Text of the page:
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Review: A Place for Us by Fatima Farheen Mirza

A Place for Us by Fatima Farheen Mirza (June 12, 2018 / SJP for Hogarth)

(Disclaimer: I received a complementary copy of this book from the publisher in exchange for an honest review. I received no additional compensation).

Goodreads Summary:
A Place for Us unfolds the lives of an Indian-American Muslim family, gathered together in their Californian hometown to celebrate the eldest daughter, Hadia’s, wedding–a match of love rather than tradition. It is here, on this momentous day, that Amar, the youngest of the siblings, reunites with his family for the first time in three years. Rafiq and Layla must now contend with the choices and betrayals that lead to their son’s estrangement–the reckoning of parents who strove to pass on their cultures and traditions to their children, and of children who in turn struggle to balance authenticity in themselves with loyalty to the home they came from.
In a narrative that spans decades and sees family life through the eyes of each member, A Place For Us charts the crucial moments in the family's past, from the bonds that bring them together to the differences that pull them apart. And as siblings Hadia, Huda, and Amar attempt to carve out a life for themselves, they must reconcile their present culture with their parent's faith, to tread a path between the old world and the new, and learn how the smallest decisions can lead to the deepest of betrayals.
A deeply affecting and resonant story, A Place for Us is truly a book for our times: a moving portrait of what it means to be an American family today, a novel of love, identity and belonging that eloquently examines what it means to be both American and Muslim-and announces Fatima Farheen Mirza as a major new literary talent.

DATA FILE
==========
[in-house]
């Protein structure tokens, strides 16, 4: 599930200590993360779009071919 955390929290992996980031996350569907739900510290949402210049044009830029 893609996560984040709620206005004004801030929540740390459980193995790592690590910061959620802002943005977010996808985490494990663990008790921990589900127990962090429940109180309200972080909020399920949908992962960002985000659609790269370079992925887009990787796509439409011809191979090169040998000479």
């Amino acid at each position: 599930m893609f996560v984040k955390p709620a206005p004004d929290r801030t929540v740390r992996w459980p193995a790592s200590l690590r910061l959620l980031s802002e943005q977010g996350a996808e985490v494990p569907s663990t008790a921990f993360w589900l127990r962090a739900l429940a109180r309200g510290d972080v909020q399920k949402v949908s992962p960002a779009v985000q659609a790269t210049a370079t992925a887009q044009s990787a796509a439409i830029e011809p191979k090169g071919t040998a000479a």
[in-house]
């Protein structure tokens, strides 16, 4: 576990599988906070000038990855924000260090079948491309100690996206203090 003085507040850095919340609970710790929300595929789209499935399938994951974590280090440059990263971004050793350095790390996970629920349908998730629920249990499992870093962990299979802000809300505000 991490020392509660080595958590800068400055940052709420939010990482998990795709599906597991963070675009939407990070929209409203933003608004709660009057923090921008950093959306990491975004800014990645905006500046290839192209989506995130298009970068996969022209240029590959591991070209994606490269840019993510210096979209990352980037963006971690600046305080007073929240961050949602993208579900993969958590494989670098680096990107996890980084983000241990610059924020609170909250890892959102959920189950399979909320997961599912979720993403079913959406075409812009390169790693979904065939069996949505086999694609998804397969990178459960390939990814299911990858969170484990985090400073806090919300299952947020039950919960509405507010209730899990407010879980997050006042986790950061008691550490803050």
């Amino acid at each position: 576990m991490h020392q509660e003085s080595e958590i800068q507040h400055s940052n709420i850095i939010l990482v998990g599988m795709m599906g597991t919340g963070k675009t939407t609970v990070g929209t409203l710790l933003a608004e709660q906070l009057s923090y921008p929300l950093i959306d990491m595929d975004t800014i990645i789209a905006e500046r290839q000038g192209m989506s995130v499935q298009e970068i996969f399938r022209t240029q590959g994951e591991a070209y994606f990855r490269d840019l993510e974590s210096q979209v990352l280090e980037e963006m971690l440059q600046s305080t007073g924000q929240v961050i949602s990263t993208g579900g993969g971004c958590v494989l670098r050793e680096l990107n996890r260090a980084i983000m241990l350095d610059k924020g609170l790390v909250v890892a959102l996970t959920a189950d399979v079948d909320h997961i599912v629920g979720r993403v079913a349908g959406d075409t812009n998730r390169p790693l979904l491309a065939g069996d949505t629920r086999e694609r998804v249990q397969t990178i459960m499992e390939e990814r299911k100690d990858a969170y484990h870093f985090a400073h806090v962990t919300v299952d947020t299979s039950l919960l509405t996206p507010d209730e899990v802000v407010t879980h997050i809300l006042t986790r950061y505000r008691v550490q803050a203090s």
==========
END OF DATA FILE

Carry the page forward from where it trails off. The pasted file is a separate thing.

My Review:
A Place for Us by Fatima Farheen Mirza released today, published by SJP for Hogarth (yes THAT SJP). You have probalby seen this book everywhere and heard how wonderful it is, and now I'm here to add my voice to the chorus. Opening with the wedding of the eldest daughter, this moving story bounces back and forth to span the years of an Indian-American Muslim family. While there is definitely a major storyline with the son, Amar, this novel beautifully portrays the layers and layers that make up a family. Told from each family member's unique point of view, debut novelist Fatima Farheen Mirza shows us how the "big" things in life (faith, love, identity, family) are made up of a million tiny decisions, regrets, intentions, and gestures. I was absolutely blown away by this book and will be recommending it to anyone who will listen.


Carmen said...

Yours is the second (favorable) review I read about this book in two days time. I follow Susan Wright @ The Cue Card, where she wrote about this one as well. Feel free to check out her post, and possibly join the conversation. ;-)


reeca said...

Wow! Sounds amazing!

Judy Krueger said...

I think this one is going to be a big book this year. Thanks for chiming in on the praise.

Lit·Wit·Wine·Dine said...

I'm seeing this one everywhere. Every review I've seen has been quite favorable. I'm so glad to see that you liked it too.

Catherine said...

I have heard that this book is 'slow' but I'm often a fan of slow if the characters are worth it. You've made me think I need to read this book now (seriously, I'm reading a dud and this is the perfect reason to dump it!).